Premiered in early February at the Dhaka Art Summit 2020, ‘Fog Dog’ is the artist’s first foray into cinematic storytelling. It takes as point of departure the curious interaction of human and non-human inhabitants of the Institute of Fine Arts of Dhaka, documenting the daily life of the school and the numerous stray dogs that live there and seem to lead a parallel existence.
Designed by architect and pioneer of Bangladeshi modernism Muzharul Islam (1923-2012) and characterized by an open structure—open colonnades, free-standing staircases, ceramic jalousies, and wooden screens allow for an interweaving of interior and exterior—the building is both stage and protagonist of the film. Boundaries between inside and outside, building and surrounding gardens, institutional and public spaces seem fluid. The ambient noises of the tropical landscape and the urban environment mingle, creating a richly evocative sonic landscape.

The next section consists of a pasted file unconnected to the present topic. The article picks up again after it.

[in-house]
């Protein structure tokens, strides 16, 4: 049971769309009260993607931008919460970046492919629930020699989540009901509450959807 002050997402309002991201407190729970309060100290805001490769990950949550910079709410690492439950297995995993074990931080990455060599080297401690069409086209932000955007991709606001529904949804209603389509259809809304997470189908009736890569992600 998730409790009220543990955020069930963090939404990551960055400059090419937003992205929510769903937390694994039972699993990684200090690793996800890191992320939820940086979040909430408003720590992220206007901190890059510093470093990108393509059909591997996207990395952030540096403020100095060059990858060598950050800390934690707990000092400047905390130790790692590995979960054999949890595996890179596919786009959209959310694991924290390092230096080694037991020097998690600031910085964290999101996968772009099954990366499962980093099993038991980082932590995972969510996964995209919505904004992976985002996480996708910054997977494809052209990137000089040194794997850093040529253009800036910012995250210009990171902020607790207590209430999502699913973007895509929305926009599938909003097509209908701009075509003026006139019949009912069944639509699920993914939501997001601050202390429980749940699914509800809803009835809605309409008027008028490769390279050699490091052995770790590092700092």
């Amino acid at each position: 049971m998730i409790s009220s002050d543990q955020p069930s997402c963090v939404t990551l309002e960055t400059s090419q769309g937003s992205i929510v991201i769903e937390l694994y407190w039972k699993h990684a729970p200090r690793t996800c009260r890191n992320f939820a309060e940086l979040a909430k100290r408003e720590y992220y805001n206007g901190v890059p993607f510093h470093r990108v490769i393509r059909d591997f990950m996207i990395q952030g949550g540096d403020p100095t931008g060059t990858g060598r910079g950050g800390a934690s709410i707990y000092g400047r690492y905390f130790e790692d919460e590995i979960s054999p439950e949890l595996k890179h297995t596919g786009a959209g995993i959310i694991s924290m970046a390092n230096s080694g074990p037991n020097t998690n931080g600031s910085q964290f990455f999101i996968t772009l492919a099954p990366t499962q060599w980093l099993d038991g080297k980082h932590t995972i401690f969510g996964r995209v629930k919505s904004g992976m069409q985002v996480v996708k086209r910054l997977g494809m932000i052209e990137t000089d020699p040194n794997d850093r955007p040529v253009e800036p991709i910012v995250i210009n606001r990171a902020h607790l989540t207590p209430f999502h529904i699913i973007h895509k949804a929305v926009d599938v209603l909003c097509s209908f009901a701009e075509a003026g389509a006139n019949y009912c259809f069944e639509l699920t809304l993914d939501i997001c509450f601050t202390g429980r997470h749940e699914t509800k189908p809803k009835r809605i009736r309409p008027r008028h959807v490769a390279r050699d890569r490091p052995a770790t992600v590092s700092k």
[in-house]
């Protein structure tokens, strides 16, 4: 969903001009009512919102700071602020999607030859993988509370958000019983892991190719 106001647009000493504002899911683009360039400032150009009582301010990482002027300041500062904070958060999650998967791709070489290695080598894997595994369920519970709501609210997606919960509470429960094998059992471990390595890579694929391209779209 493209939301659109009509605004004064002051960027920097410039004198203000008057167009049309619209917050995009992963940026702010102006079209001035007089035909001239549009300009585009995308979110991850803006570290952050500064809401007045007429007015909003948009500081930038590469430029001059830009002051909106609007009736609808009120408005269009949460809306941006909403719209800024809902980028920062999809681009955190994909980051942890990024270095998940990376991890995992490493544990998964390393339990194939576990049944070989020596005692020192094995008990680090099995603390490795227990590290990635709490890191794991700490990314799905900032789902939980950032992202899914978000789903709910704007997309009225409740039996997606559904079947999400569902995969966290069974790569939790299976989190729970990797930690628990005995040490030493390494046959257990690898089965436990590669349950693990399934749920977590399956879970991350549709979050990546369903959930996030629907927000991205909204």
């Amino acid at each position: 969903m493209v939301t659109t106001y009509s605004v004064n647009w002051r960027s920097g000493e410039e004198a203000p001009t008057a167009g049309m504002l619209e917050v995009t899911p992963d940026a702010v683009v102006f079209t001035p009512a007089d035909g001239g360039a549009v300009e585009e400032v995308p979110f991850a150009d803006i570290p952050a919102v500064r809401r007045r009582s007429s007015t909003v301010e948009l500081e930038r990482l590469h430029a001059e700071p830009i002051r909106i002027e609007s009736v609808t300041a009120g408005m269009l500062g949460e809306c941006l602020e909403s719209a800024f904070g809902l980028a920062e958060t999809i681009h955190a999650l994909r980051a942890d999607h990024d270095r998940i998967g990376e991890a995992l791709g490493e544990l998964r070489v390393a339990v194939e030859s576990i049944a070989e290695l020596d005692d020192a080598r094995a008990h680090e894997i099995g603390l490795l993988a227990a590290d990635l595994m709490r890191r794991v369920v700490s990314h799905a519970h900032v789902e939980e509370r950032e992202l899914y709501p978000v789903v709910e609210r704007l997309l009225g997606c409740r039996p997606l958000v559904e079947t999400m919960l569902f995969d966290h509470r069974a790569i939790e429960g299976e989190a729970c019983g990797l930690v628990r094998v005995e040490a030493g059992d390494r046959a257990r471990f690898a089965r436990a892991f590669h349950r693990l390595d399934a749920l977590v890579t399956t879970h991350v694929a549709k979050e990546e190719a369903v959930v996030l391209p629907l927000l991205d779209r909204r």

Drawing on the inextricable entanglement of traces of the past and prospects of the future in today’s realities, conversations about the lasting consequences of the colonial past and a TV report on the effects of climate change are woven into the daily lives we encounter, as the film settles in on the routine of the school’s nightwatchman. During the night the building is visited by a ghostly presence—a phantom that will not seem out of place and continues to haunt its guardian even after daybreak.